Sept. 15-21 is Pollution Prevention Week, and we’re taking the week to explore some of the ways Ecology is working to keep our air clean, our waters pure, and our communities safe from toxic chemicals.
Today, we’re looking at Ecology’s chemical action plans.
When it comes to protecting the environment, you need to have a strategy so you can prioritize potential problems and focus your efforts to find solutions. One of the ways Ecology does this is through chemical action plans.
With so many toxic chemicals being used today, we need to understand how they’re being used and, once used, what happens when they’re thrown away -- because there really is no "away." We need to find safer alternatives and collect or capture problem chemicals before they get into the environment.
What is a chemical action plan?
So far, Ecology has developed chemical action plans for four chemicals:
draft plan for polychlorinated biphenyls (PCBs) (learn more in our Aug. 7 blog post).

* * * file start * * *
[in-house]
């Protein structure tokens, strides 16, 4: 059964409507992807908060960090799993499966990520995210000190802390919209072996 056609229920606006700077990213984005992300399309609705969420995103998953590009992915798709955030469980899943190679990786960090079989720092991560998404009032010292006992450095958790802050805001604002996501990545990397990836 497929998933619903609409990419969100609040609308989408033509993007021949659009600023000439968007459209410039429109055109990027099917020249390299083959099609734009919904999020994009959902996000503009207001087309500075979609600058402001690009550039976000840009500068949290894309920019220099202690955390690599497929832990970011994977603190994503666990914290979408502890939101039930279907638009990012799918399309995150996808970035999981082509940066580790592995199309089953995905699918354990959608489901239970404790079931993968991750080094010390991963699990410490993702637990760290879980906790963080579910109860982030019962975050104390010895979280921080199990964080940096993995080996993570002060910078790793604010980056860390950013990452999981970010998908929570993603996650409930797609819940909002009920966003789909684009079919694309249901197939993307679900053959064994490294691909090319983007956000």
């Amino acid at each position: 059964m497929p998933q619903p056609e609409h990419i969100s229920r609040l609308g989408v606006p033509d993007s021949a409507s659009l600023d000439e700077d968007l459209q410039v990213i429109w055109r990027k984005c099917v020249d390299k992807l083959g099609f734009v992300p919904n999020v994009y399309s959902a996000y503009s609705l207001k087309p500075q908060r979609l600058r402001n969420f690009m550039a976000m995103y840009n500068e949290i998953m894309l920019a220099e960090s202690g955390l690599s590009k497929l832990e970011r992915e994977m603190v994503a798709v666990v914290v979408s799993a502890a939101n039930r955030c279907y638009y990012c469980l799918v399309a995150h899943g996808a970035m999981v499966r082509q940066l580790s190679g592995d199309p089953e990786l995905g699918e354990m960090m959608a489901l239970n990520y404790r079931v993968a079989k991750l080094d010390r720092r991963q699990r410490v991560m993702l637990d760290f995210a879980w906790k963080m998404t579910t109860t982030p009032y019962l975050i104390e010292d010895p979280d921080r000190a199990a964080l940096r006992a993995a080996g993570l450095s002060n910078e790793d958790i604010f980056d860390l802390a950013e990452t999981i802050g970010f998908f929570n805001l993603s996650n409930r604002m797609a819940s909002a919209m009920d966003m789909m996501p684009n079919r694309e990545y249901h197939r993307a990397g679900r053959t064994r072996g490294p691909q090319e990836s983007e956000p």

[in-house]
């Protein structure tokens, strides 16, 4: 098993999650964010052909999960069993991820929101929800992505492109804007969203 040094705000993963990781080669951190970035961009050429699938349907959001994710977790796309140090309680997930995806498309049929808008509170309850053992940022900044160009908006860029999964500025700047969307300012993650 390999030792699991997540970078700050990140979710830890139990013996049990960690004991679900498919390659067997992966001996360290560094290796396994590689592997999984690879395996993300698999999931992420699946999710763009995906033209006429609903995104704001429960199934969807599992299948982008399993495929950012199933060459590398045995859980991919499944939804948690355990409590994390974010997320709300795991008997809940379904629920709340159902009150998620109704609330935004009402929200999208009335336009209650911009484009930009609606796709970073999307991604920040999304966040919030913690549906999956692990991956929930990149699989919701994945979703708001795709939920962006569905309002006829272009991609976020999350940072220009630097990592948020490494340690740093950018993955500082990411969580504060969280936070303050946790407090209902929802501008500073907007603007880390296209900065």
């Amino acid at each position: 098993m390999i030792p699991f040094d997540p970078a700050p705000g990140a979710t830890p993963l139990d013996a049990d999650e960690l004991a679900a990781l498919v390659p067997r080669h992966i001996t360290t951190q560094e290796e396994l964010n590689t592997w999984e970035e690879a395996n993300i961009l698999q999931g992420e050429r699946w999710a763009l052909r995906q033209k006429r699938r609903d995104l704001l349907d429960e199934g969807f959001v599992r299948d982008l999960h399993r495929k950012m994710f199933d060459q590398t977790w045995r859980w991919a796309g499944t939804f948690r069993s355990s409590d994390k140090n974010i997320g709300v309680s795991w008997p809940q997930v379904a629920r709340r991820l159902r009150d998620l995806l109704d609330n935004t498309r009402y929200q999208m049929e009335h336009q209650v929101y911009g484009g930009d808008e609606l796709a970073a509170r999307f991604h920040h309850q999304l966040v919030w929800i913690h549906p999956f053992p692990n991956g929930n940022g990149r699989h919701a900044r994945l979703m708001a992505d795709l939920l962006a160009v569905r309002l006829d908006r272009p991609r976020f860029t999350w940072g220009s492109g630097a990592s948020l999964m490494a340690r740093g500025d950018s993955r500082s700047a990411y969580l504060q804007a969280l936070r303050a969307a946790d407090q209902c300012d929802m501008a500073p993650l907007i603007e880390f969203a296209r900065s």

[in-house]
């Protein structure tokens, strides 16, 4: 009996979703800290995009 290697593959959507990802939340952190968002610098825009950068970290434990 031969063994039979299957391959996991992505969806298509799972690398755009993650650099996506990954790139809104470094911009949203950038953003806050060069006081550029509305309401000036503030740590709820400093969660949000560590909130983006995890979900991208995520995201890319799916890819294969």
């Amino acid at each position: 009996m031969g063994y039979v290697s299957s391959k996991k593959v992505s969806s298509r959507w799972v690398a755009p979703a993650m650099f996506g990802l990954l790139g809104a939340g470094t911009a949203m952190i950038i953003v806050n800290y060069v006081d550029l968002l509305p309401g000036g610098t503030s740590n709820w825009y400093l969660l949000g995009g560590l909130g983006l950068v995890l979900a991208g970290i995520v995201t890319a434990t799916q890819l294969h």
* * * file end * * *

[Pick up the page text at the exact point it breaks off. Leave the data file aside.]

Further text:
Case study: PBDE plan leads to safer alternatives
|Upholstered products and stuffed toys are |
often treated with flame retardants.
Animal studies have shown that exposure to PBDEs can impact brain development and alter hormone levels, while exposure in humans has been associated with developmental problems in children. And they potentially cause cancer.
Manufacturers voluntarily agreed to stop using two main varieties of PBDEs in 2004. In 2006, Ecology developed a Chemical Action Plan for PBDEs that looked at how to reduce the use of the third main variety, deca-BDE (learn more in our June 25 blog post). That led to a state law in 2007 that prohibited the use of deca-BDE in mattresses beginning in 2008; and in computers, televisions and residential furniture beginning in 2011.
It’s important to note that the PBDE Chemical Action Plan wasn’t simply a ban. The plan identified safer alternative chemicals to replace PBDEs, and exempted some uses, such as transportation.
Washington’s PBDE plan helped lead the way to a national agreement to eliminate deca-BDE in most products by 2012.
- Learn more about Ecology’s chemical action plans and Pollution Prevention Week.
- Contact Ecology's Pollution Prevention staff to receive assistance for your business.
- Read success stories from Ecology's Pollution Prevention work.